One of the features we added in Access Essentials 1.5 is the ability to instantly create temporary 30-day SSL certificates from within the Quick Start tool. If you’re not familiar with obtaining SSL this feature a great way to get Access without worrying about the cost and inconvenience of purchasing the wrong certificates. Even if you’re confident handling SSL certificates, temporary certificates can be to double-check your setup, and to get up and running whilst you wait for a certificate from a Public Certificate Authority to be issued.
Here’s my quick guide on setting up Remote Access in Access Essentials:
- Make sure local access works first
- Get a static IP address
- Register a public DNS name
- Open (only) port 443 in your firewall
- Create a temporary certificate
- Run a test
- Get a from a Public Certificate Authority
- Run a final test
I’ll cover these in more detail below, but one other bit of advice – if you’re used to configuring Secure Gateway in Presentation Server, try to resist the urge to configure Secure Gateway yourself. Most of the broken configurations I’ve seen or heard about result from trying to do things the ‘Presentation Server way’.
Make sure local access works first
Might sound obvious, but before you start, make sure you can successfully start applications hosted on Access Essentials from the LAN. A simple connection test is all that’s required, so make sure you’ve published an application and can start it from Web Interface.
Get a static IP address
Access Essentials should work with a dynamic IP address and a dynamic DNS provider, but my advice is to ask your ISP for a static IP address – it’ll save you time and effort in the long run. To double-check your IP address, use a service like http://www.whatismyip.com/.
Register a public DNS name
A common trap is to try to avoid registering a DNS name, and just use your public IP address. I’m afraid I have some bad news – it ain’t gonna work. The Citrix client software will refuse to play ball, so it’s best to save yourself the effort and register one up front. Once you’ve registered your DNS name, make sure you create an ‘A’ record for your Essentials which resolves to your public IP address.
Open (only) port 443 in your firewall
There are a bunch of well-known ports related to Citrix, but the only one you should open in your firewall is port 443. In most firewalls you want add a rule for the HTTPS protocol. Don’t open any of the other Citrix ports in your firewall, you don’t need them and opening too many ports is a security risk.
Create a temporary certificate
Within the Quick Start tool, click the ‘Manage external access’ link and follow the wizard through. the Specify Certificate Source page, choose the ‘Generate a temporary certificate’. You’ll be prompted to save the CA certificate to disk.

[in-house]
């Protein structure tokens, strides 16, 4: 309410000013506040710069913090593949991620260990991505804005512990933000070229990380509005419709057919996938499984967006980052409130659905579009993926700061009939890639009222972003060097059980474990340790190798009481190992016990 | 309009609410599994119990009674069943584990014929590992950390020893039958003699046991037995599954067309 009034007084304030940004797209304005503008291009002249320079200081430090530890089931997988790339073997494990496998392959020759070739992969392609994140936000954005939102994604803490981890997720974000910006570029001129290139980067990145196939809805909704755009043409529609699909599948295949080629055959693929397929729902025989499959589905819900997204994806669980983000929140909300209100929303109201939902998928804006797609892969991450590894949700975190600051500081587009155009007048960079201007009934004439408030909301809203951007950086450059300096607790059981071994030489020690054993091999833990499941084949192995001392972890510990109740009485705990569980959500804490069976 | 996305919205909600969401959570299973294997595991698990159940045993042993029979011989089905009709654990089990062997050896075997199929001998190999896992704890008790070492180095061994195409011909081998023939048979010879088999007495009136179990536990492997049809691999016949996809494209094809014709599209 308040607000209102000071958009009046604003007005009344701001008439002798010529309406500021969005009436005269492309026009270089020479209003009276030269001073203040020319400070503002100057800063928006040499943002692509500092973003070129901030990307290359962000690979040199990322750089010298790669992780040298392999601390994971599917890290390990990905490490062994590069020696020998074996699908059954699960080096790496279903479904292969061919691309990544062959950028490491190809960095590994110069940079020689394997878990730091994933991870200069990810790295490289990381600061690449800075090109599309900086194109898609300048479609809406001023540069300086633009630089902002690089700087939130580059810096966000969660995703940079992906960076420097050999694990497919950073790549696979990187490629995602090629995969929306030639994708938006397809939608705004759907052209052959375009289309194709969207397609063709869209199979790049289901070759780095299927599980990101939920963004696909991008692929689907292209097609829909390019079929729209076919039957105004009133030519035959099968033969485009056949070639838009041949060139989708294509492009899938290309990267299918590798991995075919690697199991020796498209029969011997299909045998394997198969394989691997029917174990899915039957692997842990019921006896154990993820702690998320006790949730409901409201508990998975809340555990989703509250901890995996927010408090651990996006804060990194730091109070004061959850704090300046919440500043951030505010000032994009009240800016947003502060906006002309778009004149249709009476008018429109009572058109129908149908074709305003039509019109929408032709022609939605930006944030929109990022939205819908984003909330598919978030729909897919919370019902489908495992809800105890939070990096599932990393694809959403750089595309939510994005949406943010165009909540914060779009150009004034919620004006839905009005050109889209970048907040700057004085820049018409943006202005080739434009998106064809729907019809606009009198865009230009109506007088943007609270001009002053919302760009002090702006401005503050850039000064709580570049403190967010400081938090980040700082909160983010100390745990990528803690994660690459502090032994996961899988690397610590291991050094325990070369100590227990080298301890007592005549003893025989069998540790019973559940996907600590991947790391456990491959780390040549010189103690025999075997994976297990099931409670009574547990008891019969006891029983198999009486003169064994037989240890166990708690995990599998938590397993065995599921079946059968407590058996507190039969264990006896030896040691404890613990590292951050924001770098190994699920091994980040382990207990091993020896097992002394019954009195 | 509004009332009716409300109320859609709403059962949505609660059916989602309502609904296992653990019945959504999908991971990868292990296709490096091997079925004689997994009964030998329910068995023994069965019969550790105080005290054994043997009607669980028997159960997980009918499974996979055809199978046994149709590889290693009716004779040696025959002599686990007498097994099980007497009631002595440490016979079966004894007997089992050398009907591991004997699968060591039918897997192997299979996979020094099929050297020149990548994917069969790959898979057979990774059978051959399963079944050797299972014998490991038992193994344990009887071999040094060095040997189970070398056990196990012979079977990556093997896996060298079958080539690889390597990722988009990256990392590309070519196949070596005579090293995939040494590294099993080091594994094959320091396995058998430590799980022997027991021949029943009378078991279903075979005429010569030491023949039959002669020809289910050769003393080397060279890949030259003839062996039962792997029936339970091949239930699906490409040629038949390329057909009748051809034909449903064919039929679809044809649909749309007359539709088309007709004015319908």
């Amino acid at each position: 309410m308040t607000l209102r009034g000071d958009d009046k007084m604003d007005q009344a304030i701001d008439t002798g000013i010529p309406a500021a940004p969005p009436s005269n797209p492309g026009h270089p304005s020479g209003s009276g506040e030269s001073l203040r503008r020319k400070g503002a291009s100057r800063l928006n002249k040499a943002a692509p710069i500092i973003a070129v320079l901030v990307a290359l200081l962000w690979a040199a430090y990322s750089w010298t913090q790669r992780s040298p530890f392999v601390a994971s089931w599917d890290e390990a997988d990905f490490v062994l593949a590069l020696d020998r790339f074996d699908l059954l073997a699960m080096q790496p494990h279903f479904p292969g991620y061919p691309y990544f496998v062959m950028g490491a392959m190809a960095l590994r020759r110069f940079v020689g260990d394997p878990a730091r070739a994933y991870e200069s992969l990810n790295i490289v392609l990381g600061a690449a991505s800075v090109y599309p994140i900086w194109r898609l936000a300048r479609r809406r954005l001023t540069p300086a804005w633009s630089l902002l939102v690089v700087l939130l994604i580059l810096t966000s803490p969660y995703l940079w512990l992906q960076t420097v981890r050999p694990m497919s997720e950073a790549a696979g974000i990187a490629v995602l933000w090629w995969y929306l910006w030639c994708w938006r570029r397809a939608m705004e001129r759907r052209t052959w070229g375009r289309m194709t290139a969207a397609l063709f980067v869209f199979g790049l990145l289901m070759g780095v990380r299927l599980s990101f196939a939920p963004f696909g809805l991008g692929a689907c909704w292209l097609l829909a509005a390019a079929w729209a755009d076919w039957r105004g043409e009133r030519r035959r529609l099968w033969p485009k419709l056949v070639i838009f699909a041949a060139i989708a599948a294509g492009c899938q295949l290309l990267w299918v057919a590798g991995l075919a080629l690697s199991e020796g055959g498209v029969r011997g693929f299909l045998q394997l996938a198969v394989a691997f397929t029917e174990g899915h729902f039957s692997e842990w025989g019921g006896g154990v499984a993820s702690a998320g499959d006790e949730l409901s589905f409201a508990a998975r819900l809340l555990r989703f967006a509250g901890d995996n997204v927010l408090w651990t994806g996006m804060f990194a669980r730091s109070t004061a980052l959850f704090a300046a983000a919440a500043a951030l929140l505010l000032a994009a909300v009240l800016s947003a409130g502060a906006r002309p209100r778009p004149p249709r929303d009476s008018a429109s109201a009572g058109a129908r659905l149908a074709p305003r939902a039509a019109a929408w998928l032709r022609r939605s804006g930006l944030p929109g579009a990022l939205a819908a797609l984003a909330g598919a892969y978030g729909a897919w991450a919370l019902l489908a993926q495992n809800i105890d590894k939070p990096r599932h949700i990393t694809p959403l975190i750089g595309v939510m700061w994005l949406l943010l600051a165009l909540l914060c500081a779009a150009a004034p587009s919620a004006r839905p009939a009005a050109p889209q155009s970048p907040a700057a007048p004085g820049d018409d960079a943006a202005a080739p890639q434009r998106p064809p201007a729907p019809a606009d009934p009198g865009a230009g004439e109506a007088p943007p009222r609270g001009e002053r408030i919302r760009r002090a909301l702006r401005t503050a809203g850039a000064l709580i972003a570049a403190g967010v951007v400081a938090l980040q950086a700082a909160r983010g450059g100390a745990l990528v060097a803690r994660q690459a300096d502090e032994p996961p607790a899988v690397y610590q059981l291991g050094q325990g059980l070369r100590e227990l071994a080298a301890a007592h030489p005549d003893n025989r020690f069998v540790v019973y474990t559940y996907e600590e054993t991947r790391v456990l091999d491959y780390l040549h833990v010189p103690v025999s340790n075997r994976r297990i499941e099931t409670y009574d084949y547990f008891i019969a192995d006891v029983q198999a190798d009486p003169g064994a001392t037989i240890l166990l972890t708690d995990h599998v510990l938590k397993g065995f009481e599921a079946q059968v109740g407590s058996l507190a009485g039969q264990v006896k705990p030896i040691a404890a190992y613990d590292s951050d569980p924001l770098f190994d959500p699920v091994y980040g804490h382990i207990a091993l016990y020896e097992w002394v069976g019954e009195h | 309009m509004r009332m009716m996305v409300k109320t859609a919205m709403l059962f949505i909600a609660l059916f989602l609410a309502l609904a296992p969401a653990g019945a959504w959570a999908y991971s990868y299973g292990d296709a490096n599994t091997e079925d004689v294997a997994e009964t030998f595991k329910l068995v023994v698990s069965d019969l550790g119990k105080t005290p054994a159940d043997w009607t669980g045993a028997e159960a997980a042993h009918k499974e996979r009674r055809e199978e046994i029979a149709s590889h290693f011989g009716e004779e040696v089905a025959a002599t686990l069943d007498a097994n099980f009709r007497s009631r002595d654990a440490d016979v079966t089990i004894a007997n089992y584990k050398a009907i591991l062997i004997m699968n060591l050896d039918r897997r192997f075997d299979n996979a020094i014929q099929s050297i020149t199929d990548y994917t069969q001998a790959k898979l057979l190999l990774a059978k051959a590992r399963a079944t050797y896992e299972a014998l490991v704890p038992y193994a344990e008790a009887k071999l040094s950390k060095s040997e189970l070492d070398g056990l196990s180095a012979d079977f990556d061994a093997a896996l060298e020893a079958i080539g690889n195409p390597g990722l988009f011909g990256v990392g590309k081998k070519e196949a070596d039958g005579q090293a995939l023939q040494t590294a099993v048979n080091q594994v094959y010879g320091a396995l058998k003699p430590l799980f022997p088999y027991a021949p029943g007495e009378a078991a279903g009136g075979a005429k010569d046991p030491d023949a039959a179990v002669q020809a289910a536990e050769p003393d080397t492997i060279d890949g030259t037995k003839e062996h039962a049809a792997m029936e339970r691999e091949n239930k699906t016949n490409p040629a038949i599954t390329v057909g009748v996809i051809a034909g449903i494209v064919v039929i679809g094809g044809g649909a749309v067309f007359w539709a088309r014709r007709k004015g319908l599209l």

Run a test
To do a basic connectivity test, you can use this tool: http://tools.citrixsmb.co.uk/conncheck/index.php. The tool will connect back to your server and perform some basic checks. If problems are found, it provides guidance than the client software. (This tool is only for Access Essentials. you it at Server, see some errors flagged even if your setup is OK).
If you find you’ve requested a certificate for the wrong name, you can easily generate a new temporary certificate from the Quick Start tool.
When get a green light, the next step is to try a real connection from a device connected to the Internet. First, you need to install the CA certificate you were prompted to save, to your client device:
- Copy the CA certificate to the client
- Double-click the certificate, and choose ‘Install Certificate…’
Then just connect to server as normal.
Get a from a Public Certificate Authority
Once you’re happy with your configuration, you need to decide on a Public Certificate Authority and generate a CSR (Certificate Signing Request). To generate the CSR, use the ‘Create new certificate request’ task Quick Start. All of the necessary details will have been saved, so you should be able to click ‘Next’ through to the ‘Specify Certificate Source’ page. Choose the ‘Manually submit the certificate request to a Certificate Authority’ option.
You’ll need to provide the CSR to your Certificate Authority. Quick Start places the CSR on your clipboard by default, so you can just paste your clipboard into the CSR field on Certificate Authority’s submission form.
When the Certificate Authority sends you your signed certificate, use the ‘Import requested certificate’ link in Quick Start. CAE will automatically switch to use the new certificate.
Run a final test
Everything should ‘just work’, but I like to re-run the connectivity tests to make sure everything’s OK.